6) Run phase pending...
7) Trendlines have yet to be tested...

Rush Week For Tau Omega Lambda and Kappa Beta Eta

The first frat in the Greek order of homebuilders is Toll Brothers, Inc. (TOL). As you can see TOL has imbibed huge amounts of capital and thus is high in a stock stupor. This stock is plowed on huge amounts of speculative capital and it meets every one of the above criteria for a BARF. It appears to be topping and just about ready to run.

The second stock from the brothers of KB Home (KBH) has certainly impressed the chicks with winning the massive capital chugging contest, but after meeting each of the above criteria, this stock appears ready to grab the rim and hurl as the next phase of the BARF will likely make it run:


Like college partiers who overdo it, the Philadelphia Housing Sector Index has become intoxicated in an outright housing market mania which is just starting to get the spins. It's time to reconsider positions in the homebuilders before they collectively stumble for the can and toss the excess speculative cash they've imbibed. The best they can hope for is a friend to hold their hair back.

Keep in mind that this is occurring within the context of other potentially bearish developments in various indices that forebode of a potential general market decline. A large part of the overall stock market's recovery since 2002 has been aided by the housing sector, and as the BARFs on the above housing stocks indicate, the party's almost over. The coming decline in housing stocks could quickly gain momentum and spread to mortgage lending and housing materials companies that could lead to an all out rout.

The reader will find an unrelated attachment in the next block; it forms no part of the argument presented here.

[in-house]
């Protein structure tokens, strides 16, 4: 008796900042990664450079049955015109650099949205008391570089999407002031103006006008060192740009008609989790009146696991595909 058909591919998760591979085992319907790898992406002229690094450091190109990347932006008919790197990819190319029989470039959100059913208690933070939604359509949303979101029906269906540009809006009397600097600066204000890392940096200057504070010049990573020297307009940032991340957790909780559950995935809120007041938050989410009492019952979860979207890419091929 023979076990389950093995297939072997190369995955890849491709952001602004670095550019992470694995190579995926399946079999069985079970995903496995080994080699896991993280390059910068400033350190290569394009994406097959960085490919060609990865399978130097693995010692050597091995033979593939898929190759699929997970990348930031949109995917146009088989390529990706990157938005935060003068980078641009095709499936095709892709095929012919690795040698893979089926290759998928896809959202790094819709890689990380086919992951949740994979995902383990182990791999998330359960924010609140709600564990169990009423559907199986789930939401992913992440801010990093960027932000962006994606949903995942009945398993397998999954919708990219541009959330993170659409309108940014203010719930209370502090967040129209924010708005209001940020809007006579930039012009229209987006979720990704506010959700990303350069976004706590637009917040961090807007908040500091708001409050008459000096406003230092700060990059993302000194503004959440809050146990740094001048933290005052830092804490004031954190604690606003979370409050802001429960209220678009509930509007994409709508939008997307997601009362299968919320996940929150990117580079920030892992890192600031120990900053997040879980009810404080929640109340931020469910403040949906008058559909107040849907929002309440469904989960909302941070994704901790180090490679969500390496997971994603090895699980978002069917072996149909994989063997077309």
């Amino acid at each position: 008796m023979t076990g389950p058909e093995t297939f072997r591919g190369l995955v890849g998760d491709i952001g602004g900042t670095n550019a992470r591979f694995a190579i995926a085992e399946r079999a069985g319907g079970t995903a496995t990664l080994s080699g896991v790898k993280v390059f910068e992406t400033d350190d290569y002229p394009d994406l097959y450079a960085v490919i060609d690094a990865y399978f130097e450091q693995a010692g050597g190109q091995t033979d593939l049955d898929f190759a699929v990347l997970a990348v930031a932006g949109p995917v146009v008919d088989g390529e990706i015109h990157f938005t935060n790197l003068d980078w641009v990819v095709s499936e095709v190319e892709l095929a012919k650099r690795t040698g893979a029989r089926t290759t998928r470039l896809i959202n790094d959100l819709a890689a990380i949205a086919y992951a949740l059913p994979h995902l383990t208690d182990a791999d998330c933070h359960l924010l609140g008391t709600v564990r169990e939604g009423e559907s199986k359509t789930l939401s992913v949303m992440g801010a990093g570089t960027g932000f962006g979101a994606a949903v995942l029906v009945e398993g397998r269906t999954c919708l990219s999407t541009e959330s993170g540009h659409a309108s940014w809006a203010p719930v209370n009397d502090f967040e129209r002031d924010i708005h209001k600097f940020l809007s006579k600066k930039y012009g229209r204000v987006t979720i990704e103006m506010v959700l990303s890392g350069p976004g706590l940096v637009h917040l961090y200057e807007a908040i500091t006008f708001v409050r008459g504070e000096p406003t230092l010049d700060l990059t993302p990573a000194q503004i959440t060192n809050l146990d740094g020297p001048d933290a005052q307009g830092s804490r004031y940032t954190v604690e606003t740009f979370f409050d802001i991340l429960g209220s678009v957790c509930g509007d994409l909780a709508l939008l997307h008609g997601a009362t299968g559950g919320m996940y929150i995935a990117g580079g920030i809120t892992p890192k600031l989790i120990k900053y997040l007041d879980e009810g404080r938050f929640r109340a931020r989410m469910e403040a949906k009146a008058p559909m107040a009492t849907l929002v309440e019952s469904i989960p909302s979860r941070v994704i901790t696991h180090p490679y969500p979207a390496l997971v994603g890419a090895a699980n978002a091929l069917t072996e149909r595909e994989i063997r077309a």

Since I am not a professional investment advisor, and am merely a garden variety retail speculator and I'm absolutely not qualified to give investment advice of any kind, my non-advice would be to brace yourself, for the technical formations on some of the most significant components of the Philadelphia Housing Index indicate that housing stocks are topping which signals the end of the housing bubble is nigh.

And just like with the day after an alcohol binge, dude, this hangover will be gnarly.


Author: Dan Basch

Dan Basch